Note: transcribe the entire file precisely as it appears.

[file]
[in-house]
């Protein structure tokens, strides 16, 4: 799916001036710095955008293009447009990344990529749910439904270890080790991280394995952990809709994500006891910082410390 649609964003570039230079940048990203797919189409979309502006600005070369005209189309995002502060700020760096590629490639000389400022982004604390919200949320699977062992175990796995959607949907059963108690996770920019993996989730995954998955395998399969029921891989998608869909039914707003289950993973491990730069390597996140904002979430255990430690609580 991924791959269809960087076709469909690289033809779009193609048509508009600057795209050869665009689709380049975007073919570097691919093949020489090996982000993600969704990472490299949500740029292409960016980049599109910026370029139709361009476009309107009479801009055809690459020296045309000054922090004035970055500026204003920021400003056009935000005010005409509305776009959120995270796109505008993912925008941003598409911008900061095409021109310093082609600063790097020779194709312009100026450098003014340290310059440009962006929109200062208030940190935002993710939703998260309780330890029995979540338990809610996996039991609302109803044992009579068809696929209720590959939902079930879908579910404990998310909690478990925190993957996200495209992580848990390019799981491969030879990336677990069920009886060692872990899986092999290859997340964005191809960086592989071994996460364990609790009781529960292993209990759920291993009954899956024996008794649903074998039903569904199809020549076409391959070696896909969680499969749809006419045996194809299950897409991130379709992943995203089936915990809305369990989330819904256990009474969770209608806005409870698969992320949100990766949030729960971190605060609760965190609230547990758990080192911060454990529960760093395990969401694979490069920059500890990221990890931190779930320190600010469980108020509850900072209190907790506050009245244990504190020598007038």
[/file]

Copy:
[in-house]
């Protein structure tokens, strides 16, 4: 799916001036710095955008293009447009990344990529749910439904270890080790991280394995952990809709994500006891910082410390 649609964003570039230079940048990203797919189409979309502006600005070369005209189309995002502060700020760096590629490639000389400022982004604390919200949320699977062992175990796995959607949907059963108690996770920019993996989730995954998955395998399969029921891989998608869909039914707003289950993973491990730069390597996140904002979430255990430690609580 991924791959269809960087076709469909690289033809779009193609048509508009600057795209050869665009689709380049975007073919570097691919093949020489090996982000993600969704990472490299949500740029292409960016980049599109910026370029139709361009476009309107009479801009055809690459020296045309000054922090004035970055500026204003920021400003056009935000005010005409509305776009959120995270796109505008993912925008941003598409911008900061095409021109310093082609600063790097020779194709312009100026450098003014340290310059440009962006929109200062208030940190935002993710939703998260309780330890029995979540338990809610996996039991609302109803044992009579068809696929209720590959939902079930879908579910404990998310909690478990925190993957996200495209992580848990390019799981491969030879990336677990069920009886060692872990899986092999290859997340964005191809960086592989071994996460364990609790009781529960292993209990759920291993009954899956024996008794649903074998039903569904199809020549076409391959070696896909969680499969749809006419045996194809299950897409991130379709992943995203089936915990809305369990989330819904256990009474969770209608806005409870698969992320949100990766949030729960971190605060609760965190609230547990758990080192911060454990529960760093395990969401694979490069920059500890990221990890931190779930320190600010469980108020509850900072209190907790506050009245244990504190020598007038």